New Jersey Tax weighs in as one of the worst states in the country. According to the Tax Foundation, a reputable Washington D.C. think-tank, NJ ranked last for tax climate.
It should come as no surprise that its citizens are fleeing the state. In 2018, more people moved out of NJ than moved in. The state’s population dropped to 2013 levels.
New Jersey’s residents, including business owners, are facing a heavy tax burden. The Garden State is amongst the worst for business income, property, and sales tax. NJ’s sales tax is the 5th highest in the nation.
Read on to learn how NJ business owners are coping with taxing situations. Explore all of the nuances related to collecting and reporting sales tax in the Garden State.
What Is the New Jersey Tax Rate?
The state’s sales tax rate currently sits at 6.625% Effective January 1st, 2018, the sales tax declined from its peak of 7%.
There are impoverished areas in the state that have a lower sales tax. Referred to as Urban Enterprise Zones (UEZs), the sales tax is cut to 3.3125%. There are 32 UEZs in New Jersey belonging to 37 different cities.
What Items Are Subjected to Sales Tax?
For the most part, items that you purchase at a store or restaurant are subject to the sales tax. In addition, a service purchased from a contractor is also taxable.
A meal prepared at your favorite restaurant is taxable. Major items like furniture and cars are taxed as well.
The state does have a list of items that are exempt from the sales tax. A real estate transaction is perhaps the most impactful item exempted from sales tax.
Other notable items are clothing and unprepared foods for human consumption. Business owners must have an exemption certification on display for these items
What Services Are Subjected to Sales Tax?
Many services offered in NJ are not subjected to sales tax. This is great news for consumers that routinely get their hair or nails done.
However, there are some services that fall under sales tax rules. One example is the financial services sector, including items like marketing or stock brokerage.
Is Your Company in the Sales Tax Nexus?
This may seem like a complicated term, but it simply means that your business has conducted significant business operations within the state. There are a number of conditions that satisfy this standard.
For example, if your company has an office or storefront it is considered in the sales tax nexus. Another example is your company having employees or independent contractors in the state.
Other conditions relate to the handling of material. Goods in a warehouse or delivery of merchandise within the state meet the standard.
There are some economic conditions to meet as well. The state government considers businesses that generate over $100,000 in sales to have economic nexus. Businesses that make more than 200 sales transactions also meet this criterion.
What to Do If My Company Sells Taxable Goods or Services?
Your business sells taxable items and you are wondering what is next? First, in order to sell taxable goods or services, you need to register for a sales tax permit with the state. New Jersey’s agency for handling registration requests is the Division of Revenue and Enterprise Services.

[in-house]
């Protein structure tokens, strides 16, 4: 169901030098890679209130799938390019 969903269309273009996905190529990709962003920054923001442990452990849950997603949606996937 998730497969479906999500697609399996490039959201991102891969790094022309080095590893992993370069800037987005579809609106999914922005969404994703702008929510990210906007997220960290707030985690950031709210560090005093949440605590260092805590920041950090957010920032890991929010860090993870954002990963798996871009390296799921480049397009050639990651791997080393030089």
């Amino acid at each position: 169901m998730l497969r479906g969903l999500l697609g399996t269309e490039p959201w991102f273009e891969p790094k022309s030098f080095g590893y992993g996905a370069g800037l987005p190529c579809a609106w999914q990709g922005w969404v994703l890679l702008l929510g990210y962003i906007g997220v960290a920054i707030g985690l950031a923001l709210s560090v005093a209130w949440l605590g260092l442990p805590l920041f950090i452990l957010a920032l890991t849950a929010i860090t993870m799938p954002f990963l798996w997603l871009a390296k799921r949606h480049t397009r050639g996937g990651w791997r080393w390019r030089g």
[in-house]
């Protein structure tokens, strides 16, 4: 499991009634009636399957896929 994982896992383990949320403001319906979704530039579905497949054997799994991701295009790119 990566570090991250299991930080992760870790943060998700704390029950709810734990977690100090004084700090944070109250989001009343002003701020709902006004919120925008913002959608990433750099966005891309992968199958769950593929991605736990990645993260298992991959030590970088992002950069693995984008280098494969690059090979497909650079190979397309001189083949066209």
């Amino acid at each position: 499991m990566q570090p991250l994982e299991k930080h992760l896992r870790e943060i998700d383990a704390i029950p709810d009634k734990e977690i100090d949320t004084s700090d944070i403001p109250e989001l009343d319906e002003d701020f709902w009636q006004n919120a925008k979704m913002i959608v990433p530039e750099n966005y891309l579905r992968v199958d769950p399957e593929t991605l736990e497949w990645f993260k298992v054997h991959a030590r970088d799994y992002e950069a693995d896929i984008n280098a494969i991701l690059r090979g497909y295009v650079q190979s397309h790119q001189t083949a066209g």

The next step is putting the Certificate of Authority for Sales Tax on display at your business. Also known as Form CA-1, this document tells customers that your business is authorized to collect sales tax. It also allows the business to use Sales Tax exemption certificates.
How Do You Collect Sales Tax?
Now that you have verified collecting sales tax is required, it is time to execute. First, check to see if your business is operating in a UEZ.
If so, this means that you charge the lower sales tax rate of 3.3125%. For businesses falling outside of a UEZ, the tax rate is 6.625%. Simply apply the sales tax on top of the final price and you are set.
How Often Is Sales Tax Collected?
When you register for a sales tax permit, the Division of Revenue and Enterprise Services will inform you how frequently to file sales tax returns. The frequency depends on the amount of sales tax your business collects.
Monthly filing applies to businesses that collect $500 or more in sales tax per month. Another criteria for this filing frequency is $30,000 in sales tax collections from the prior year.
Any business that collects less than these amounts can file quarterly. Sales tax is collected on the 20th day of the following month unless that day is on a weekend or holiday. In those cases, the filing is due the next business day.
What Happens When an NJ Resident Buys Something Out-of-State?
For out-of-state purchases, a Use Tax is applied. The Use Tax is also applied to purchases made via mail or online. The concept is that products or services are bought out-of-state but intended for use in NJ.
You may think it is cheaper to shop in a state with a lower sales tax. Some states, like Delaware or New Hampshire, do not have a sales tax at all.
However, you still have to pay the NJ Use Tax. The primary reason is that NJ wants to incentivize you to shop within state boundaries and not give business to other states.
The Use Tax rate is equal to the sales tax in the year of purchase. As mentioned above, the current NJ sales tax rate is 6.625% effective in 2018 and beyond.
In 2017, the sales tax rate was 6.875%. For the 10-year period prior to 2017, the sales tax rate was 7%.
A Recap of Taxing Situations in New Jersey
When people hear taxes in New Jersey, there is a natural sense of alarm. However, applying sales tax in the Garden State is not that difficult as long as you follow the appropriate steps.
If you are dealing with taxing situations in NJ, contact us today for professional assistance.